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LOS ANGELES (Hollywood Reporter) - Big is not necessarily better for the highly anticipated "Sex and the City" movie, which reaches theaters on May 30.
When making a successful transition from TV show to motion picture, the trick always is to retain the essence of what made the series so watchable while at the same time addressing the demands of that larger canvas without feeling like a super-sized episode.
But while staying faithful to the former -- Carrie (Sarah Jessica Parker) and the girls remain energetically true to form -- the nearly 2 1/2-hour feature tends to resemble the latter.
Not that the bloated result will deter the show's fiercely loyal audience, which should make the New Line/Warner Bros. release a potent girls night out destination, but it is unlikely to build on that fan base.
Essentially picking up four years later from where the Emmy-winning HBO series left off in 2004 (after six seasons), the movie efficiently brings everybody up to speed.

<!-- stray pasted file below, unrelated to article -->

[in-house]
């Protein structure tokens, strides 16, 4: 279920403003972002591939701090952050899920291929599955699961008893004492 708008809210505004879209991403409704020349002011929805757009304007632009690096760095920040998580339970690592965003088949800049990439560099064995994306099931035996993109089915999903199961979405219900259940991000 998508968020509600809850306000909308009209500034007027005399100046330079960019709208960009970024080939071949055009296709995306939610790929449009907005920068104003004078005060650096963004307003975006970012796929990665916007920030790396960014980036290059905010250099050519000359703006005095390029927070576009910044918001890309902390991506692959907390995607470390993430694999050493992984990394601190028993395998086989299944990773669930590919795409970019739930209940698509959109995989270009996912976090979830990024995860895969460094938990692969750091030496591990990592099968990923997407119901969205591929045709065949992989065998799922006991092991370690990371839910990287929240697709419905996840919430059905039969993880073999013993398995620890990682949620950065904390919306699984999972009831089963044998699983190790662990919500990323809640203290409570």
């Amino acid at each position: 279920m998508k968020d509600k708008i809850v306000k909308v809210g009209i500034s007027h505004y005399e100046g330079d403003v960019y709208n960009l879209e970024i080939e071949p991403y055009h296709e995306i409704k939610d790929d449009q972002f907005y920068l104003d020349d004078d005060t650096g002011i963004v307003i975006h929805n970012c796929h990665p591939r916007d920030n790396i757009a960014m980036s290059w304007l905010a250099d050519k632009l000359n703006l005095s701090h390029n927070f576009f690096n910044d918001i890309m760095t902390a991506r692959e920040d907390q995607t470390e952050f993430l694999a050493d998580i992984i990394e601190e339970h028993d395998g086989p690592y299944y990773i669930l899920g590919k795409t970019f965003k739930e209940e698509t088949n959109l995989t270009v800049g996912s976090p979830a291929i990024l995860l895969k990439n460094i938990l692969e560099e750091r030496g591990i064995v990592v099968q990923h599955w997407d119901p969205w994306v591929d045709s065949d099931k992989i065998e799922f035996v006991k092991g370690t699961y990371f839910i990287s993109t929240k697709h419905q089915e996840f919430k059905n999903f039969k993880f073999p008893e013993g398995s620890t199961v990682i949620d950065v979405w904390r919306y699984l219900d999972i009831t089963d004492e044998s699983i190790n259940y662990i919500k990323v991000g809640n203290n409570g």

Carrie, no longer writing that weekly column, is working on her fourth book and is still in a stable relationship with Mr. Big (Chris Noth).
Charlotte (Kristin Davis) is living her fairy tale existence on Park Avenue with her hubby, Harry (Evan Handler), and the little girl they adopted from China.
The considerably more-stressed Miranda (Cynthia Nixon) is living in Brooklyn, struggling to balance a high-pressure job with marriage to her husband Steve (David Eigenberg) and motherhood.
Meanwhile, over on the other coast, Samantha (Kim Cattrall) appears to have settled down with her actor-client Smith (Jason Lewis) in their sunny Malibu beach house.
But when Big pops the big question, a whole mess of change is set into gear.
With that jumping-off point, the movie certainly was capable of standing on its own two Blahniks.
Unfortunately, where episodes of the series used to take their cue from a question posed by one of Carrie's columns, writer-director Michael Patrick King never finds that focus, and "Sex and the City" loses its tart edge in the process.
In need of some serious tightening up, the flabby picture does what the old Samantha would have never done: It keeps hanging around, pushing for a long-term relationship.
There's still much to enjoy here, especially from the nicely honed performances of its four colorful leads (the more explicit stuff is carried out by secondary characters). And a trio of costume designers ensure that there's no stinting on all the equally important label action.